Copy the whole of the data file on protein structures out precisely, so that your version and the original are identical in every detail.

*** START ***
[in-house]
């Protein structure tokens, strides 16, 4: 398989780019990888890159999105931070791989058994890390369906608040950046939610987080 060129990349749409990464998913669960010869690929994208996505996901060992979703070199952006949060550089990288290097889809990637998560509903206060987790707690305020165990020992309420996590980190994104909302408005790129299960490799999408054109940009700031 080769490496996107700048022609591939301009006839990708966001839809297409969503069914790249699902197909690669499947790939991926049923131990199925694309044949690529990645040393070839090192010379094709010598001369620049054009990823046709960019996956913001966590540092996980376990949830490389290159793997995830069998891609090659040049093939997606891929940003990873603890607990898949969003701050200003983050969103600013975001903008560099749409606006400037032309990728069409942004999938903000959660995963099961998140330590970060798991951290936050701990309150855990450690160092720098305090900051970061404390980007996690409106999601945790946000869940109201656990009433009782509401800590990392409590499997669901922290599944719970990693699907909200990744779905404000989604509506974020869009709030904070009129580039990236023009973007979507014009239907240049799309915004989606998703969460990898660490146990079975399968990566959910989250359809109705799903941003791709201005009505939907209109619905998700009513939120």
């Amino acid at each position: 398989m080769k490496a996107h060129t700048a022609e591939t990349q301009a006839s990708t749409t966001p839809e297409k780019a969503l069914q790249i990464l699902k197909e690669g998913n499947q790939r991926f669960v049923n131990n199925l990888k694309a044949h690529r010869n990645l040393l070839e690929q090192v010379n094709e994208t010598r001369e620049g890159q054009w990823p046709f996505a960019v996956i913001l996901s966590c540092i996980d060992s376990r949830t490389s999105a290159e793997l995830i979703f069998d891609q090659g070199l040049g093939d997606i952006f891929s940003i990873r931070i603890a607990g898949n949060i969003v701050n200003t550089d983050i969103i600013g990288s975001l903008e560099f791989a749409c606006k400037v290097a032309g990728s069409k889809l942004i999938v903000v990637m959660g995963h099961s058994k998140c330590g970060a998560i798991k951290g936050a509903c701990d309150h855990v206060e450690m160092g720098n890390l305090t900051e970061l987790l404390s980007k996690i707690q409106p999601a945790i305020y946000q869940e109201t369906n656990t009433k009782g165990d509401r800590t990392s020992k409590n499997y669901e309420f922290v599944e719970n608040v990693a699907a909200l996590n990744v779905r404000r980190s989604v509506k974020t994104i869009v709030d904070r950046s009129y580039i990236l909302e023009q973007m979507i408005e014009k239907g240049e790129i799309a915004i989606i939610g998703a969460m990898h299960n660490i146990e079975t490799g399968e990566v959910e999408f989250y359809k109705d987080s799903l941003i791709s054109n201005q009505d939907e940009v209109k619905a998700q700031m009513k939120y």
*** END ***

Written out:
[in-house]
């Protein structure tokens, strides 16, 4: 398989780019990888890159999105931070791989058994890390369906608040950046939610987080 060129990349749409990464998913669960010869690929994208996505996901060992979703070199952006949060550089990288290097889809990637998560509903206060987790707690305020165990020992309420996590980190994104909302408005790129299960490799999408054109940009700031 080769490496996107700048022609591939301009006839990708966001839809297409969503069914790249699902197909690669499947790939991926049923131990199925694309044949690529990645040393070839090192010379094709010598001369620049054009990823046709960019996956913001966590540092996980376990949830490389290159793997995830069998891609090659040049093939997606891929940003990873603890607990898949969003701050200003983050969103600013975001903008560099749409606006400037032309990728069409942004999938903000959660995963099961998140330590970060798991951290936050701990309150855990450690160092720098305090900051970061404390980007996690409106999601945790946000869940109201656990009433009782509401800590990392409590499997669901922290599944719970990693699907909200990744779905404000989604509506974020869009709030904070009129580039990236023009973007979507014009239907240049799309915004989606998703969460990898660490146990079975399968990566959910989250359809109705799903941003791709201005009505939907209109619905998700009513939120």
């Amino acid at each position: 398989m080769k490496a996107h060129t700048a022609e591939t990349q301009a006839s990708t749409t966001p839809e297409k780019a969503l069914q790249i990464l699902k197909e690669g998913n499947q790939r991926f669960v049923n131990n199925l990888k694309a044949h690529r010869n990645l040393l070839e690929q090192v010379n094709e994208t010598r001369e620049g890159q054009w990823p046709f996505a960019v996956i913001l996901s966590c540092i996980d060992s376990r949830t490389s999105a290159e793997l995830i979703f069998d891609q090659g070199l040049g093939d997606i952006f891929s940003i990873r931070i603890a607990g898949n949060i969003v701050n200003t550089d983050i969103i600013g990288s975001l903008e560099f791989a749409c606006k400037v290097a032309g990728s069409k889809l942004i999938v903000v990637m959660g995963h099961s058994k998140c330590g970060a998560i798991k951290g936050a509903c701990d309150h855990v206060e450690m160092g720098n890390l305090t900051e970061l987790l404390s980007k996690i707690q409106p999601a945790i305020y946000q869940e109201t369906n656990t009433k009782g165990d509401r800590t990392s020992k409590n499997y669901e309420f922290v599944e719970n608040v990693a699907a909200l996590n990744v779905r404000r980190s989604v509506k974020t994104i869009v709030d904070r950046s009129y580039i990236l909302e023009q973007m979507i408005e014009k239907g240049e790129i799309a915004i989606i939610g998703a969460m990898h299960n660490i146990e079975t490799g399968e990566v959910e999408f989250y359809k109705d987080s799903l941003i791709s054109n201005q009505d939907e940009v209109k619905a998700q700031m009513k939120y």